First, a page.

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Can anyone clean up an Arctic oil spill?

Patrick Kelley/U.S. Coast Guard photo

Environmental groups earlier this week challenged oil companies to prove they can clean up an oil spill in the Arctic. The challenge is all part of a ramped-up public relations and political effort by a coalition of more than a dozen national conservation organizations to pressure the Obama administration into rejecting industry permit applications for work in the Beaufort and Chukchi seas next summer.

So it's unlikely Shell Oil and the other companies will pick up that particular gantlet -- and how would they, really. Short of dumping some oil out there and mopping it up or burning it off how does one prove they can clean up a spill?

Michael Levine, senior attorney with Oceana, says the coalition will settle for the White House admitting it can't be done -- and denying the permits.

"Let's be realistic about it," Levine says. "We think the exploration plan and the spill response plan should not be approved. And at a minimum the public should be provided a realistic view of what Shell is proposing to do and how likely it is to work."

And on Wednesday, the Coast Guard acknowledged it had no chance of cleaning up an Arctic spill if an industry-mounted response were to fail.

According to a Platt's news report, Adm. Robert Papp, the Coast Guard's top official, told the Senate Committee on Commerce, Science and Transportation that an Arctic spill would leave it in the lurch when it came to deploying the kinds of manpower and equipment it had readily on hand in the Gulf of Mexico oil spill last year.

If a major spill were to happen off the Alaska coast, "we'd have nothing," Papp told the committee. "We're starting from ground zero today." 

Alaska's congressional delegation has been trying to convince their congressional colleagues to put more money into Coast Guard operations in Alaska, including springing for more icebreakers and more facilities along the Arctic Coast including a deepwater port. The nearest Coast Guard base is 1,000 miles away in Kodiak.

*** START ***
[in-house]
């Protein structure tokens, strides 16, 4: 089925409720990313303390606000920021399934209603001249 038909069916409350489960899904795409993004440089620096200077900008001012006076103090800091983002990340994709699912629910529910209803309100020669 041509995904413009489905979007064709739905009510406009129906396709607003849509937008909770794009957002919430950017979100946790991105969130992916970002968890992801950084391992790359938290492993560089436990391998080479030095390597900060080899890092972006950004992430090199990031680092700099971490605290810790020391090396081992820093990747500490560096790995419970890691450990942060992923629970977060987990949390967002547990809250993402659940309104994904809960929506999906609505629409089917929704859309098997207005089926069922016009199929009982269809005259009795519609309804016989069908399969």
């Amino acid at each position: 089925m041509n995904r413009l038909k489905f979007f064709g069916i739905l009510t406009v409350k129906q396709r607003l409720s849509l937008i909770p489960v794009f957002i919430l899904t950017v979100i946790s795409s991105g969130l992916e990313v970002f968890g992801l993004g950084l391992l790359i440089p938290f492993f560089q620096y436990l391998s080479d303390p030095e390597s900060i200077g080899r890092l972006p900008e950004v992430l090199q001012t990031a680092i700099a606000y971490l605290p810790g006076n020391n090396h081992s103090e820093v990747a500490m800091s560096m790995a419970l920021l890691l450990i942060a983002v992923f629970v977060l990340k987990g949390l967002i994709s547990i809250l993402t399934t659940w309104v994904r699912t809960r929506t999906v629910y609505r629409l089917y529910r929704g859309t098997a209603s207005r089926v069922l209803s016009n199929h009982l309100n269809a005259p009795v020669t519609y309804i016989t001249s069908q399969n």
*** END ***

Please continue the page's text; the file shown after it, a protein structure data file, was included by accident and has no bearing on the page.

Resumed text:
But so far no action on any of that. And it seems unlikely, given that the federal government is trying to whack $4 trillion from it's budget in an effort to save the country from economic catastrophe.

And besides, Shell Alaska vice president Pete Slaiby has often said it's not the Coast Guard's job to clean up a spill -- it's the company that spills the oil's problem.

Shell has put together an unprecedented spill response and cleanup plan for the Beaufort and Chukchi operations, including having cleanup crew and gear close enough to the drilling site that it could all be deployed in less than an hour. The company is engineering a new system that could be dropped in the water to cap a blowout and pump the oil back to the surface to a containment barge.

Slaiby also testified before the Senate committee on Wednesday, according to Platt's, reiterating the company's commitment to state-of-the-art technology and declaring: "Shell would not be working in the Arctic had we believed there was something, an event we could not control."

The conservation groups, of course, insist that whatever Shell says it can do is simply not good enough. Levine points out that the technology has never been tested and that, frankly, there is nothing that will clean up oil in rough seas and icy conditions.

Oceana went so far as to submit public records requests to state and federal agencies for reports and documentation of in-the-water demonstrations and past cleanup spill drills. The federal agencies didn't provide any records, the group said.

The state handed over reports and a video from 2000 -- the most recent drill for which the state has documentation, Oceana said.

The video, edited for this clip by Oceana, shows how ineffective boom can be, even in calm seas, the group said.

The debate over whether spilled oil can be boomed, burned or otherwise disposed of without damaging the Arctic environment and its inhabitants likely will go on until there's actually a spill. Which would mean there would be drilling and development going on.

The next step in that process should come soon, perhaps next week. The federal government is expected to make a decision on whether to approve Shell's exploration permit for the Beaufort Sea by Aug. 5.

Opponents will then have 60 days to file their next lawsuit.

Contact Patti Epler at patt(at)alaskadispatch.com.